Jul 05, 2012 Ryan Holiday rated it it was amazing  ·  review of another edition
As a person who considers the day I dropped out of college the first real day of my education, this book told me a lot I already knew. But, I'm not a millionaire so I did learn plenty. Basically, Ellsberg flew around the world meeting billionaires and millionaires--most of whom were rejected or ejected from traditional schooling--and shares their lessons. And not just the lessons but how instructions on how to replicate their success by finding mentors, tips for investing in yourself and marketi ...more
Tom Kamei
I thought the general idea of this book was great, college no longer provides students with a practical holistic education that prepares you for the modern job market (which no longer resembles the post-war US society where employees are lifers at corps like GE).

Maybe I unfairly took issue with the delivery, because the advice was practical, but overall it felt angry. Like the author had been wronged and he was trying to admonish college (and all those who got degrees or participated in the bro
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Adil Najmuddin
Aug 04, 2012 Adil Najmuddin rated it it was amazing  ·  review of another edition
Two of my favorite parts from Ellsberg's book are, in quotes:

-"There are two decisions you need to come to in order to be free, and to be more effective. First is that you are not entitled to anything in the world, until you create value for another human being first. Second, you are 100 percent responsible for producing results. No one else." pg 200

-Engage in "what outcomes [you] specifically want to create in your life, and then relentlessly engage in only the activities directly related to pr
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Alexander Berger
The Education of Millionaires is what Rich Dad Poor Dad should be: A realistic AND inspiring guide promoting self education and the entrepreneurial mindset. Michael explains how to learn and practice 7 fundamental skills that he found to be essential to entrepreneurial and career success. An article that Michael wrote to promote his book (Here: http://bit.ly/PPkNBR ) inspired me to give self education a good chance by providing a realistic plan to achieve my goals, this book provides more depth ...more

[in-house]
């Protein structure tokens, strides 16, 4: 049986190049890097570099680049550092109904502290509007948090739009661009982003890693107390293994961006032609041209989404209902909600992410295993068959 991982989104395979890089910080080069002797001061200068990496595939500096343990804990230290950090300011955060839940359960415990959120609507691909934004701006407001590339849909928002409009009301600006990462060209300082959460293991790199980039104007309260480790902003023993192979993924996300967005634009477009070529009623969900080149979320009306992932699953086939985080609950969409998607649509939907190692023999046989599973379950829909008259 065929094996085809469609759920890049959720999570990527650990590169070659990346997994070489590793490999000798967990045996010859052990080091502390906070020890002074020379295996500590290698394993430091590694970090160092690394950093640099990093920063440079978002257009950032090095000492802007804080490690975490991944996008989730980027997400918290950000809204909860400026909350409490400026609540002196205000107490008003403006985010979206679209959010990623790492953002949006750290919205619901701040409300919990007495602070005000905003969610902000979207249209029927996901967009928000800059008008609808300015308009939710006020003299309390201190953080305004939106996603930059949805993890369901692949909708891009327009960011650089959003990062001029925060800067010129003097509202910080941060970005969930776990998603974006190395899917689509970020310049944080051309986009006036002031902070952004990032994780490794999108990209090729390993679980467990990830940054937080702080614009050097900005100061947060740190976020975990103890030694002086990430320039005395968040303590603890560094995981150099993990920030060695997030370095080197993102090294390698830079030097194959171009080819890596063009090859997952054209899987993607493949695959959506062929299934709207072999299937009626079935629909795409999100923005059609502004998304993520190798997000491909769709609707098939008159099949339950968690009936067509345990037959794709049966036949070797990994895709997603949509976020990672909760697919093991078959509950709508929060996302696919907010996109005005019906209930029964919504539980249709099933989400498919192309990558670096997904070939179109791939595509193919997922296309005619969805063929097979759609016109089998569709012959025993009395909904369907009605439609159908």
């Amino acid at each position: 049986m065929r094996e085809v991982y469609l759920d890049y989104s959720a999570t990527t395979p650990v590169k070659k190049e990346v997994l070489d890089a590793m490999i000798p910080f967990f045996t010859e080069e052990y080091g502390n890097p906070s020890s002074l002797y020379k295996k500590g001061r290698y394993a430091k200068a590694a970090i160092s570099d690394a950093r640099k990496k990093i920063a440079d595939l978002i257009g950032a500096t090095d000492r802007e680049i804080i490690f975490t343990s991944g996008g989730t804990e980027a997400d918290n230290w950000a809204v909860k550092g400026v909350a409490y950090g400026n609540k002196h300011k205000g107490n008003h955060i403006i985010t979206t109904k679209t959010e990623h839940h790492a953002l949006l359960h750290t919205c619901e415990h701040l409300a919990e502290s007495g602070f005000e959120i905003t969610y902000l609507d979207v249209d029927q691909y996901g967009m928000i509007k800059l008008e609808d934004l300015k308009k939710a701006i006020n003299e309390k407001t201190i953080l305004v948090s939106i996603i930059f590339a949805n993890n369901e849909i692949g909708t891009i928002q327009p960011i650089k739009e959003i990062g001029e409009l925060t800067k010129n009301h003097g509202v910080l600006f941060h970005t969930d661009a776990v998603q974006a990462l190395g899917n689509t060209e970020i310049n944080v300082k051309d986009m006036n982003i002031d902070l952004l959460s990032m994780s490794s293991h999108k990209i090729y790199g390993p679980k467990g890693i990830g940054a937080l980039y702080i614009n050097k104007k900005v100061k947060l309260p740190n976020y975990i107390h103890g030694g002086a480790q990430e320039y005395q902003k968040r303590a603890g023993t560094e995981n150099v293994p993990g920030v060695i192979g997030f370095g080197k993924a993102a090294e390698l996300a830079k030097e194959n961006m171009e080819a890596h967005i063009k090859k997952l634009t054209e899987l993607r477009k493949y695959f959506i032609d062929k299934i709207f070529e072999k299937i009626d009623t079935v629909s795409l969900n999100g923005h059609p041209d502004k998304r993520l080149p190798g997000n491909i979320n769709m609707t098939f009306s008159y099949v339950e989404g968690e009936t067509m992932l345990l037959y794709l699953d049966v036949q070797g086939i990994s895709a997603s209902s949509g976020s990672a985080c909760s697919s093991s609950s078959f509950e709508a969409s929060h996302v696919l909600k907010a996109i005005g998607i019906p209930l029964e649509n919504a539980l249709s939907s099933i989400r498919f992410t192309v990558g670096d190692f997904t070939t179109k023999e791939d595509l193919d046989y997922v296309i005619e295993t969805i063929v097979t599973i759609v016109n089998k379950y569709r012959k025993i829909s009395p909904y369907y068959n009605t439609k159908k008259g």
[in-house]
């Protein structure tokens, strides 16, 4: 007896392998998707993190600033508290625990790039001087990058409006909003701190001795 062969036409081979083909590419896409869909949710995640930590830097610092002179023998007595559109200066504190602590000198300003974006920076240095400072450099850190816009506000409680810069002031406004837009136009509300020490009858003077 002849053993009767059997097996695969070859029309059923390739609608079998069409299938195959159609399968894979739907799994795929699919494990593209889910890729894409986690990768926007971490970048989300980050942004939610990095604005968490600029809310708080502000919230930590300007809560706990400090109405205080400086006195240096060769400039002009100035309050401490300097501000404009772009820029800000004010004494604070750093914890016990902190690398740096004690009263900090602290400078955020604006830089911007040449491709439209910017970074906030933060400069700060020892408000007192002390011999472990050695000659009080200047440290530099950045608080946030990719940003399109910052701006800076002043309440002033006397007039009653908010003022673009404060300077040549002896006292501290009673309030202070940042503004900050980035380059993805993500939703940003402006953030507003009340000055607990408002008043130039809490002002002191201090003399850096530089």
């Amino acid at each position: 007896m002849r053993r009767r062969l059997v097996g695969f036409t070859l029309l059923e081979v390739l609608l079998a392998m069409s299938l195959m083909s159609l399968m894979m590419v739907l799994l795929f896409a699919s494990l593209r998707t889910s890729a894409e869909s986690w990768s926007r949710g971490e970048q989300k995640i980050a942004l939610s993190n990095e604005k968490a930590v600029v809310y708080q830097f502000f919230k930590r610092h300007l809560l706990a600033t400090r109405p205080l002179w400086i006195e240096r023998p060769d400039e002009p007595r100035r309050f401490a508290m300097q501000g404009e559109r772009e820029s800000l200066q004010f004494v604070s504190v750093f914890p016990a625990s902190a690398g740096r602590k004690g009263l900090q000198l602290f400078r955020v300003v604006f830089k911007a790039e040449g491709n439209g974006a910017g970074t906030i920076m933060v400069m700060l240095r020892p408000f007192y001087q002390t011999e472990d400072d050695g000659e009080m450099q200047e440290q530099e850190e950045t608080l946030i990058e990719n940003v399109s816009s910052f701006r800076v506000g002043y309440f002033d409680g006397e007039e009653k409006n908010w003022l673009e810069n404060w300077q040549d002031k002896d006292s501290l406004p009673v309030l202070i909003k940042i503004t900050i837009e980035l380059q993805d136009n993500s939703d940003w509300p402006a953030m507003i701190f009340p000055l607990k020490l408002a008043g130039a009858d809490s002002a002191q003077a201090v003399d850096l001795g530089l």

Eric
Nov 08, 2015 Eric rated it did not like it  ·  review of another edition
He says in the book that his first manuscript got a rejection letter "his writing is not strong enough to make up for the fact that he is not a very like able person." Substitute "writing" for "research" and it holds true for this book as well.

He tells the reader nothing that hasn't been better explained by better teachers elsewhere, all while crouching it as something nobody can teach you but rather you must learn for yourself. He then gives a handful of watery examples of each point, name-drop
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Jared
Aug 03, 2014 Jared rated it it was amazing  ·  review of another edition
Honestly, I think the title of this book is unfortunate because it will both turn away people who would like the book (as it did to me, the first time I saw the title) as well as lure in unsuspecting folks who are looking for something more traditional (e.g. some of the other reviews here).

I thought this book was going to profile the "charmed" (read: privileged) educational lives of famous rich folks--and this impression is what initially caused me to spurn this book. Later on, I decided to take
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Pat
Dec 26, 2013 Pat rated it it was ok  ·  review of another edition
Great in concept, very poor in execution.

I made it to page 112, when the inexplicable condescension became too much to bear. "If you're not already sold on the importance of learning marketing, seriously, put this book down and go join the International Socialist Organization - I hear they're recruiting." Sounds a lot more fun than reading another 120 pages of this bullshit. Consider the book put down.